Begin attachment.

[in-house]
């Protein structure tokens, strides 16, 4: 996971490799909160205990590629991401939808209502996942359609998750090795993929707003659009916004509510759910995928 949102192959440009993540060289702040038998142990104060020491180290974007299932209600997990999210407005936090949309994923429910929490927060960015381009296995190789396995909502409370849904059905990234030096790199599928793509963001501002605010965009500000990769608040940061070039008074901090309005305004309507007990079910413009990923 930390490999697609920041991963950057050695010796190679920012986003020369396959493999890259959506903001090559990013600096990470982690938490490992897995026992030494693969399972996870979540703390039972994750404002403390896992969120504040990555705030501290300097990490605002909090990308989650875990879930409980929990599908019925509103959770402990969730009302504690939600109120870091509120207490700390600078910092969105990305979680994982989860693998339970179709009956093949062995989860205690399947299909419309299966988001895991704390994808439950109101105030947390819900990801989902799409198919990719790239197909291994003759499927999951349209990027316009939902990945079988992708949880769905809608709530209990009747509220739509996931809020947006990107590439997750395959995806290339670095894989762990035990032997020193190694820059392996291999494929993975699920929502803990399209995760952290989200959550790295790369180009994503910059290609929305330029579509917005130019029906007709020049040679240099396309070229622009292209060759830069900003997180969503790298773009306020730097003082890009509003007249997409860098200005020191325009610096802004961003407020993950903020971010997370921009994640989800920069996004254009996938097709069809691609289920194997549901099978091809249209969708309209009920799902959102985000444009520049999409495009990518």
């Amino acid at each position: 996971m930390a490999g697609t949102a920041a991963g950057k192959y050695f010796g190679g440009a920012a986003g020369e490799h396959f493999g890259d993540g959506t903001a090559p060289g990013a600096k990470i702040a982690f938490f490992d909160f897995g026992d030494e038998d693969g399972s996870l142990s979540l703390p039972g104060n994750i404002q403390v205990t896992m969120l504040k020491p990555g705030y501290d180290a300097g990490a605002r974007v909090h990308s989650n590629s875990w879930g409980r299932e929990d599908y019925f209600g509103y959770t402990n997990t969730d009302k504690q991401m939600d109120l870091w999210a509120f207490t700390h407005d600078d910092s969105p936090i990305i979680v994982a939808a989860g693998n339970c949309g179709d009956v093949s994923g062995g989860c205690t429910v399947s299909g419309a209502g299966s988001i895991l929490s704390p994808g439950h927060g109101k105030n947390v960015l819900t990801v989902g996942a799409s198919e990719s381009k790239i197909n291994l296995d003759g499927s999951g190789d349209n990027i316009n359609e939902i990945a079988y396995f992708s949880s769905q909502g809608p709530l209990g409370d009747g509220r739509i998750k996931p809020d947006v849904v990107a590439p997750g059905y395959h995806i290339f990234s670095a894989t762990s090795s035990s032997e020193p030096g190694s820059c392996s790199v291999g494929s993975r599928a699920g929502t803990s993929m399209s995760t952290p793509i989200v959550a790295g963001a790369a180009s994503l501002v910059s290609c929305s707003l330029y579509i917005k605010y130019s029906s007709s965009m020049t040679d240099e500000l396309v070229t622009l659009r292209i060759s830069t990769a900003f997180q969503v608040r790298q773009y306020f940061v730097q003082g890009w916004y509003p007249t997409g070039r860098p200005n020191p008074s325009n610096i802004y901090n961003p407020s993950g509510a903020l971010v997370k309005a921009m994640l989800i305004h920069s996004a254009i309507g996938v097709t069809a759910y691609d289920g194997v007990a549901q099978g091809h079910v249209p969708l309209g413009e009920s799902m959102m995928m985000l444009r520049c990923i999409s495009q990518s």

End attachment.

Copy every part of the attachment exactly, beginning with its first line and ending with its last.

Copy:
[in-house]
């Protein structure tokens, strides 16, 4: 996971490799909160205990590629991401939808209502996942359609998750090795993929707003659009916004509510759910995928 949102192959440009993540060289702040038998142990104060020491180290974007299932209600997990999210407005936090949309994923429910929490927060960015381009296995190789396995909502409370849904059905990234030096790199599928793509963001501002605010965009500000990769608040940061070039008074901090309005305004309507007990079910413009990923 930390490999697609920041991963950057050695010796190679920012986003020369396959493999890259959506903001090559990013600096990470982690938490490992897995026992030494693969399972996870979540703390039972994750404002403390896992969120504040990555705030501290300097990490605002909090990308989650875990879930409980929990599908019925509103959770402990969730009302504690939600109120870091509120207490700390600078910092969105990305979680994982989860693998339970179709009956093949062995989860205690399947299909419309299966988001895991704390994808439950109101105030947390819900990801989902799409198919990719790239197909291994003759499927999951349209990027316009939902990945079988992708949880769905809608709530209990009747509220739509996931809020947006990107590439997750395959995806290339670095894989762990035990032997020193190694820059392996291999494929993975699920929502803990399209995760952290989200959550790295790369180009994503910059290609929305330029579509917005130019029906007709020049040679240099396309070229622009292209060759830069900003997180969503790298773009306020730097003082890009509003007249997409860098200005020191325009610096802004961003407020993950903020971010997370921009994640989800920069996004254009996938097709069809691609289920194997549901099978091809249209969708309209009920799902959102985000444009520049999409495009990518």
């Amino acid at each position: 996971m930390a490999g697609t949102a920041a991963g950057k192959y050695f010796g190679g440009a920012a986003g020369e490799h396959f493999g890259d993540g959506t903001a090559p060289g990013a600096k990470i702040a982690f938490f490992d909160f897995g026992d030494e038998d693969g399972s996870l142990s979540l703390p039972g104060n994750i404002q403390v205990t896992m969120l504040k020491p990555g705030y501290d180290a300097g990490a605002r974007v909090h990308s989650n590629s875990w879930g409980r299932e929990d599908y019925f209600g509103y959770t402990n997990t969730d009302k504690q991401m939600d109120l870091w999210a509120f207490t700390h407005d600078d910092s969105p936090i990305i979680v994982a939808a989860g693998n339970c949309g179709d009956v093949s994923g062995g989860c205690t429910v399947s299909g419309a209502g299966s988001i895991l929490s704390p994808g439950h927060g109101k105030n947390v960015l819900t990801v989902g996942a799409s198919e990719s381009k790239i197909n291994l296995d003759g499927s999951g190789d349209n990027i316009n359609e939902i990945a079988y396995f992708s949880s769905q909502g809608p709530l209990g409370d009747g509220r739509i998750k996931p809020d947006v849904v990107a590439p997750g059905y395959h995806i290339f990234s670095a894989t762990s090795s035990s032997e020193p030096g190694s820059c392996s790199v291999g494929s993975r599928a699920g929502t803990s993929m399209s995760t952290p793509i989200v959550a790295g963001a790369a180009s994503l501002v910059s290609c929305s707003l330029y579509i917005k605010y130019s029906s007709s965009m020049t040679d240099e500000l396309v070229t622009l659009r292209i060759s830069t990769a900003f997180q969503v608040r790298q773009y306020f940061v730097q003082g890009w916004y509003p007249t997409g070039r860098p200005n020191p008074s325009n610096i802004y901090n961003p407020s993950g509510a903020l971010v997370k309005a921009m994640l989800i305004h920069s996004a254009i309507g996938v097709t069809a759910y691609d289920g194997v007990a549901q099978g091809h079910v249209p969708l309209g413009e009920s799902m959102m995928m985000l444009r520049c990923i999409s495009q990518s």